4 thoughts on “Confucianism and Women

  1. Mark Viens

    This was a really interesting read, as I focused my Gods, Ghosts, and Ancestors project on Chinese paper offerings. I found this especially interesting because I talked about the role of women in the paper shops that make these offerings. Just as with your research on Confucian ways my research pointed that cultural norms are shifting to allow women in paper shops, and even become managers or owners. I feel like a lot of cultural norms are shifting in China, which reflects heavily on religion and folk ways. It is very interesting how research into one folk way or one religion can reflect what is going in the total population.

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  2. Marlena Hanne

    I read part 1 of your website, which looked at whether or not Confucianism was inherently sexist. I feel like a lot of the questions that you raised in this portion of the website were very similar to the questions that people have to ask about women in Arabic countries as well. The short story I analyzed was called “The Gallows” and was an abstract piece that looked at women being oppressed by patriarchy.

    Ultimately, the author of this piece, Suhayr al-Tall, was accused of “offending public sensibilities’ and was forced to go to court, where she was eventually convicted, fined, and sent to jail. During her trial and conviction, there was no discussion of whether or not she was being accused of this because she was a women. Instead, it was all framed in the context of law.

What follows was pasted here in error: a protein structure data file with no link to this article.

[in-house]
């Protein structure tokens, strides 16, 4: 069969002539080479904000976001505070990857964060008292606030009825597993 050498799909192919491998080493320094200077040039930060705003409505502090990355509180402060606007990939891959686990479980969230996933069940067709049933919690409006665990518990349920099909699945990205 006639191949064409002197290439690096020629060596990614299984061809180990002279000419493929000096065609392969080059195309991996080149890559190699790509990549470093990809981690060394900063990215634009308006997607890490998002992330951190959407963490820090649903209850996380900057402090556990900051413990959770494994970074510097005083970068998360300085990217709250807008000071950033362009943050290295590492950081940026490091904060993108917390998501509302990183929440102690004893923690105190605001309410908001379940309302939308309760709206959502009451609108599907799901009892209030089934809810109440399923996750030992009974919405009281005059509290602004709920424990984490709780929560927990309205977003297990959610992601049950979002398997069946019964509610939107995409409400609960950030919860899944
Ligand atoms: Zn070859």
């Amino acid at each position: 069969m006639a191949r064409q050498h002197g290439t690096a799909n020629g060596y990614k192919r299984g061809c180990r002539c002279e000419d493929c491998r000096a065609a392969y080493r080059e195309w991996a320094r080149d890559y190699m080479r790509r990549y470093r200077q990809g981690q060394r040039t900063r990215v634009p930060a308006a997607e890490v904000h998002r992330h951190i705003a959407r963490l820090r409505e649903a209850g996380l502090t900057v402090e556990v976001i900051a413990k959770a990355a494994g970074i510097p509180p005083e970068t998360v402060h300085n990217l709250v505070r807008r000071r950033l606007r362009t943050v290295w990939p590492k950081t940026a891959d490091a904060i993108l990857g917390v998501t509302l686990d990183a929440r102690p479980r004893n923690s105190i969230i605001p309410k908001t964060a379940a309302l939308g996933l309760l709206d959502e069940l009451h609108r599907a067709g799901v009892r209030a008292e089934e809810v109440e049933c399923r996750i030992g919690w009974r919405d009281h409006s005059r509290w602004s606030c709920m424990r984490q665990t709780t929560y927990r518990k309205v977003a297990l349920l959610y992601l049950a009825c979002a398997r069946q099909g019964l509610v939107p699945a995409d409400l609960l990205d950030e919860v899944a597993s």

I believe your point about needing to pointedly consider whether or not something is sexist applies in both of these situations. Although it looks like it isn’t taken into consideration, the culture behind it makes it significant.

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  3. Samantha Bassett

    I saw a lot of parallels between your exploration of the relationship between Confucianism and gender and our study of how women are treated in Jordan. You talk about whether or not Confucianism is inherently sexist, which is a point of discussion for Islam as well. The reality is that whether either belief system is inherently sexist, the way they’re applied in practice can be (and often is) sexist. I don’t know much about Confucianism, but Islam’s somewhat unique status as a legal basis in addition to a religion gives it a level of power and perceived legitimacy that other religions rarely achieve. I wrote an analysis on the short story “The Gallows” by Suhayr al-Tall, a Jordanian woman author, which abstractly portrayed the insidious way that patriarchy oppresses women, and although her perspective is that of a Jordanian, the piece is globally relevant.

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  4. Dalton Keating

    Gender equality is what comes to mind for me when reading your website, especially the first section of the website. It is hard to believe that woman have an equal situation as men when hearing things like this. For Irish Women and Drama, I was drawing observations of women being stuck in Ireland and often were widows in the years 1900-2000. The strongest reasons for this included their husbands deciding to either leave Ireland to go to America or because their husbands were arrested. It is sad to see women have a harder situation than men when people still claim gender equality exists. I really find it interesting across a variety of courses, there is significant evidence that all builds to this conclusion.

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